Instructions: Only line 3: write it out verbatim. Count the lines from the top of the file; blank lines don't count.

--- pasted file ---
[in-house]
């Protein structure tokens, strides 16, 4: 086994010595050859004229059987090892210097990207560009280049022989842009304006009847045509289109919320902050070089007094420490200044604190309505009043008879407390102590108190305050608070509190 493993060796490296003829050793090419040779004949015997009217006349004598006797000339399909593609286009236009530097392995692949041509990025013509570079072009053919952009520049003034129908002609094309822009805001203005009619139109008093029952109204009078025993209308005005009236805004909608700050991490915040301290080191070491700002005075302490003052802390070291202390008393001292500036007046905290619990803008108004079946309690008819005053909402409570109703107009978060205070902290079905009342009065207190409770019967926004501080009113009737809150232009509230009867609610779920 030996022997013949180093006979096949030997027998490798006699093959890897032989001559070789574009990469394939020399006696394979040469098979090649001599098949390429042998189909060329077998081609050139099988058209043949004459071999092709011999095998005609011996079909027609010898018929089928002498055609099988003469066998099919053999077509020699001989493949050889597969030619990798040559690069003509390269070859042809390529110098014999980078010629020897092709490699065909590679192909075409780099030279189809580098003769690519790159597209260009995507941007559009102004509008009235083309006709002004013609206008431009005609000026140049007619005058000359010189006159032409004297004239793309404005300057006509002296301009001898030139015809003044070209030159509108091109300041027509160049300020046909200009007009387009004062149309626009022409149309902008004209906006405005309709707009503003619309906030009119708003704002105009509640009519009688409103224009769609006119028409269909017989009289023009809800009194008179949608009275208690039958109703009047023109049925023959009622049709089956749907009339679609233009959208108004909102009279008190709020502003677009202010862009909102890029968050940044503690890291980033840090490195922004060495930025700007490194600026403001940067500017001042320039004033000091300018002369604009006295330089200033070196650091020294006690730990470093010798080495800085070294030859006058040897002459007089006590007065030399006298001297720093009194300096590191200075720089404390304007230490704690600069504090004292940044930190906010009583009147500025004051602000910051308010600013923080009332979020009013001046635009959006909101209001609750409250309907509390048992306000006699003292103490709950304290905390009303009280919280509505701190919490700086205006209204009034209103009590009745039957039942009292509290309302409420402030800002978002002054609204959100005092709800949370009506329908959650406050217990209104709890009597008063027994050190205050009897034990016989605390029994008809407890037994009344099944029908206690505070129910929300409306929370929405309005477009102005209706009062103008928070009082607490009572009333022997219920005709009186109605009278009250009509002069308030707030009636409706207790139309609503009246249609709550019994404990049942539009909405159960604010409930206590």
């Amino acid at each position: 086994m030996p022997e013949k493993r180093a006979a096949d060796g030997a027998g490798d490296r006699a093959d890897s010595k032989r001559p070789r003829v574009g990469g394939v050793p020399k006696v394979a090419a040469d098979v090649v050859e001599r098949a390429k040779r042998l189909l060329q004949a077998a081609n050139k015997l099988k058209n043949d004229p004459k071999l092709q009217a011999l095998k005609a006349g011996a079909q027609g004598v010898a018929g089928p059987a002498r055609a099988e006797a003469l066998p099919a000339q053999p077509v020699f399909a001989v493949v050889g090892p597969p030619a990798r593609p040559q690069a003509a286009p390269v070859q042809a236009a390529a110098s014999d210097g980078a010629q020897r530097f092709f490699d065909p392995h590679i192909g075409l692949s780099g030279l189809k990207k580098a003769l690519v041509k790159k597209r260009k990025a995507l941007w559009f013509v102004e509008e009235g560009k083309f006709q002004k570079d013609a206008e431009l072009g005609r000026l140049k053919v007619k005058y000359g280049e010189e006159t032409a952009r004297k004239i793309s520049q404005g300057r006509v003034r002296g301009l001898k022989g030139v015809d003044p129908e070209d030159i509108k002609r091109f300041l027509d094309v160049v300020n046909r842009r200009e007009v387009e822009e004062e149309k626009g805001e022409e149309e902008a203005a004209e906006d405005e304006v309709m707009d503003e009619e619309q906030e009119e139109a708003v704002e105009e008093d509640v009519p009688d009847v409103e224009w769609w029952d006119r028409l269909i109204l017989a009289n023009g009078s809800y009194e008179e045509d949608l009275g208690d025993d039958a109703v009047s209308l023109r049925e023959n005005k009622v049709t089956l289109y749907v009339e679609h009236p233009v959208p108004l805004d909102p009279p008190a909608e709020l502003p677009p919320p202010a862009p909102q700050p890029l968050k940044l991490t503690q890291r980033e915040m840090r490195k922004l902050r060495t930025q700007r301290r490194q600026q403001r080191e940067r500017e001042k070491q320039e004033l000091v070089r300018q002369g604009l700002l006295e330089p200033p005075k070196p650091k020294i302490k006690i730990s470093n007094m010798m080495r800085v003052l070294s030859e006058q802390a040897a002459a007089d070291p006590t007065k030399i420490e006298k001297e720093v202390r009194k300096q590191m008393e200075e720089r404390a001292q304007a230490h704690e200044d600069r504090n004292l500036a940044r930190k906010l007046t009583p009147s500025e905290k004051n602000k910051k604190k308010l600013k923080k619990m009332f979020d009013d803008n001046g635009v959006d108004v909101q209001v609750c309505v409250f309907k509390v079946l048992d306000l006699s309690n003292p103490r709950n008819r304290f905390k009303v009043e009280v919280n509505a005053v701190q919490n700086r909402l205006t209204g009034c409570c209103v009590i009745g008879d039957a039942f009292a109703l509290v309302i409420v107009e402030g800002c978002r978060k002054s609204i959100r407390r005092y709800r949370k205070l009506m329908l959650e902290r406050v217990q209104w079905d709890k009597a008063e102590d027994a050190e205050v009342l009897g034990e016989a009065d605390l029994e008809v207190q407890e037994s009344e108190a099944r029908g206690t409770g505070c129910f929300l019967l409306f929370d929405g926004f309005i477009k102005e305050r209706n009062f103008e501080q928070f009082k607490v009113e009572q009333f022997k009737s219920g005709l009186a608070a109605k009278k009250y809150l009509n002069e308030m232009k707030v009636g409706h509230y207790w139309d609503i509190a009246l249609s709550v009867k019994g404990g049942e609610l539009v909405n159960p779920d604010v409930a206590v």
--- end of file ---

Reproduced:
């Amino acid at each position: 086994m030996p022997e013949k493993r180093a006979a096949d060796g030997a027998g490798d490296r006699a093959d890897s010595k032989r001559p070789r003829v574009g990469g394939v050793p020399k006696v394979a090419a040469d098979v090649v050859e001599r098949a390429k040779r042998l189909l060329q004949a077998a081609n050139k015997l099988k058209n043949d004229p004459k071999l092709q009217a011999l095998k005609a006349g011996a079909q027609g004598v010898a018929g089928p059987a002498r055609a099988e006797a003469l066998p099919a000339q053999p077509v020699f399909a001989v493949v050889g090892p597969p030619a990798r593609p040559q690069a003509a286009p390269v070859q042809a236009a390529a110098s014999d210097g980078a010629q020897r530097f092709f490699d065909p392995h590679i192909g075409l692949s780099g030279l189809k990207k580098a003769l690519v041509k790159k597209r260009k990025a995507l941007w559009f013509v102004e509008e009235g560009k083309f006709q002004k570079d013609a206008e431009l072009g005609r000026l140049k053919v007619k005058y000359g280049e010189e006159t032409a952009r004297k004239i793309s520049q404005g300057r006509v003034r002296g301009l001898k022989g030139v015809d003044p129908e070209d030159i509108k002609r091109f300041l027509d094309v160049v300020n046909r842009r200009e007009v387009e822009e004062e149309k626009g805001e022409e149309e902008a203005a004209e906006d405005e304006v309709m707009d503003e009619e619309q906030e009119e139109a708003v704002e105009e008093d509640v009519p009688d009847v409103e224009w769609w029952d006119r028409l269909i109204l017989a009289n023009g009078s809800y009194e008179e045509d949608l009275g208690d025993d039958a109703v009047s209308l023109r049925e023959n005005k009622v049709t089956l289109y749907v009339e679609h009236p233009v959208p108004l805004d909102p009279p008190a909608e709020l502003p677009p919320p202010a862009p909102q700050p890029l968050k940044l991490t503690q890291r980033e915040m840090r490195k922004l902050r060495t930025q700007r301290r490194q600026q403001r080191e940067r500017e001042k070491q320039e004033l000091v070089r300018q002369g604009l700002l006295e330089p200033p005075k070196p650091k020294i302490k006690i730990s470093n007094m010798m080495r800085v003052l070294s030859e006058q802390a040897a002459a007089d070291p006590t007065k030399i420490e006298k001297e720093v202390r009194k300096q590191m008393e200075e720089r404390a001292q304007a230490h704690e200044d600069r504090n004292l500036a940044r930190k906010l007046t009583p009147s500025e905290k004051n602000k910051k604190k308010l600013k923080k619990m009332f979020d009013d803008n001046g635009v959006d108004v909101q209001v609750c309505v409250f309907k509390v079946l048992d306000l006699s309690n003292p103490r709950n008819r304290f905390k009303v009043e009280v919280n509505a005053v701190q919490n700086r909402l205006t209204g009034c409570c209103v009590i009745g008879d039957a039942f009292a109703l509290v309302i409420v107009e402030g800002c978002r978060k002054s609204i959100r407390r005092y709800r949370k205070l009506m329908l959650e902290r406050v217990q209104w079905d709890k009597a008063e102590d027994a050190e205050v009342l009897g034990e016989a009065d605390l029994e008809v207190q407890e037994s009344e108190a099944r029908g206690t409770g505070c129910f929300l019967l409306f929370d929405g926004f309005i477009k102005e305050r209706n009062f103008e501080q928070f009082k607490v009113e009572q009333f022997k009737s219920g005709l009186a608070a109605k009278k009250y809150l009509n002069e308030m232009k707030v009636g409706h509230y207790w139309d609503i509190a009246l249609s709550v009867k019994g404990g049942e609610l539009v909405n159960p779920d604010v409930a206590v």